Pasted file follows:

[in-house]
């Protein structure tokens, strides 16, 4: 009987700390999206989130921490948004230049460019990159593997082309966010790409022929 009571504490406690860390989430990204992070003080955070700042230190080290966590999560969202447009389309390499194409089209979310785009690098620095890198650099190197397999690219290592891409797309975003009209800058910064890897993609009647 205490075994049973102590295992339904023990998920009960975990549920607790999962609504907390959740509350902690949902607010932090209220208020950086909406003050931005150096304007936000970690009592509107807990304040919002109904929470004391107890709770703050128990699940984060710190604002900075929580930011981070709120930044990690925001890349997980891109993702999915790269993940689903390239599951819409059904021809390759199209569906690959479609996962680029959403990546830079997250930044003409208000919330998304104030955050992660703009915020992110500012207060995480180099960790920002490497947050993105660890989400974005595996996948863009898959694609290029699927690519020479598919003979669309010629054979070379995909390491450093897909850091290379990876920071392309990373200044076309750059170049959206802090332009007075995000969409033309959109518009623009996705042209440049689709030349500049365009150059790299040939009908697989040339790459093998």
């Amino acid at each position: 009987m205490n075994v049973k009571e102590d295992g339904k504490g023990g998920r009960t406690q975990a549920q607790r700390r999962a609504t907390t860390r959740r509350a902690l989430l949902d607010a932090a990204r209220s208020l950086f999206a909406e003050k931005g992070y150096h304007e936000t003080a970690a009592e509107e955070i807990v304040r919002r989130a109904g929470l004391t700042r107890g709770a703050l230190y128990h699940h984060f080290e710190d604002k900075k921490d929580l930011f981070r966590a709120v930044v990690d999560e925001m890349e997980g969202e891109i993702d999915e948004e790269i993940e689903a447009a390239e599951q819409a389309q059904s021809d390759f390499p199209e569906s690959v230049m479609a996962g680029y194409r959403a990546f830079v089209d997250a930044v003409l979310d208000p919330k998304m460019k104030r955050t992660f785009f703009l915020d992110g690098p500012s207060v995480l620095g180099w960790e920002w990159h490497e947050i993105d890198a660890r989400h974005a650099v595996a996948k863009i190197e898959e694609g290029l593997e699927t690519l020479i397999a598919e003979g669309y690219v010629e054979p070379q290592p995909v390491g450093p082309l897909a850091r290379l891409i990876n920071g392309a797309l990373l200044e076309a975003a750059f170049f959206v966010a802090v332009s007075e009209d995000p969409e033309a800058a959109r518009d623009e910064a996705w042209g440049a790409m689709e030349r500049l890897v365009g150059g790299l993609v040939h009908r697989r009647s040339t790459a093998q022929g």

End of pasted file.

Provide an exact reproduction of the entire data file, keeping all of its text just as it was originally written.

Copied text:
[in-house]
């Protein structure tokens, strides 16, 4: 009987700390999206989130921490948004230049460019990159593997082309966010790409022929 009571504490406690860390989430990204992070003080955070700042230190080290966590999560969202447009389309390499194409089209979310785009690098620095890198650099190197397999690219290592891409797309975003009209800058910064890897993609009647 205490075994049973102590295992339904023990998920009960975990549920607790999962609504907390959740509350902690949902607010932090209220208020950086909406003050931005150096304007936000970690009592509107807990304040919002109904929470004391107890709770703050128990699940984060710190604002900075929580930011981070709120930044990690925001890349997980891109993702999915790269993940689903390239599951819409059904021809390759199209569906690959479609996962680029959403990546830079997250930044003409208000919330998304104030955050992660703009915020992110500012207060995480180099960790920002490497947050993105660890989400974005595996996948863009898959694609290029699927690519020479598919003979669309010629054979070379995909390491450093897909850091290379990876920071392309990373200044076309750059170049959206802090332009007075995000969409033309959109518009623009996705042209440049689709030349500049365009150059790299040939009908697989040339790459093998």
């Amino acid at each position: 009987m205490n075994v049973k009571e102590d295992g339904k504490g023990g998920r009960t406690q975990a549920q607790r700390r999962a609504t907390t860390r959740r509350a902690l989430l949902d607010a932090a990204r209220s208020l950086f999206a909406e003050k931005g992070y150096h304007e936000t003080a970690a009592e509107e955070i807990v304040r919002r989130a109904g929470l004391t700042r107890g709770a703050l230190y128990h699940h984060f080290e710190d604002k900075k921490d929580l930011f981070r966590a709120v930044v990690d999560e925001m890349e997980g969202e891109i993702d999915e948004e790269i993940e689903a447009a390239e599951q819409a389309q059904s021809d390759f390499p199209e569906s690959v230049m479609a996962g680029y194409r959403a990546f830079v089209d997250a930044v003409l979310d208000p919330k998304m460019k104030r955050t992660f785009f703009l915020d992110g690098p500012s207060v995480l620095g180099w960790e920002w990159h490497e947050i993105d890198a660890r989400h974005a650099v595996a996948k863009i190197e898959e694609g290029l593997e699927t690519l020479i397999a598919e003979g669309y690219v010629e054979p070379q290592p995909v390491g450093p082309l897909a850091r290379l891409i990876n920071g392309a797309l990373l200044e076309a975003a750059f170049f959206v966010a802090v332009s007075e009209d995000p969409e033309a800058a959109r518009d623009e910064a996705w042209g440049a790409m689709e030349r500049l890897v365009g150059g790299l993609v040939h009908r697989r009647s040339t790459a093998q022929g």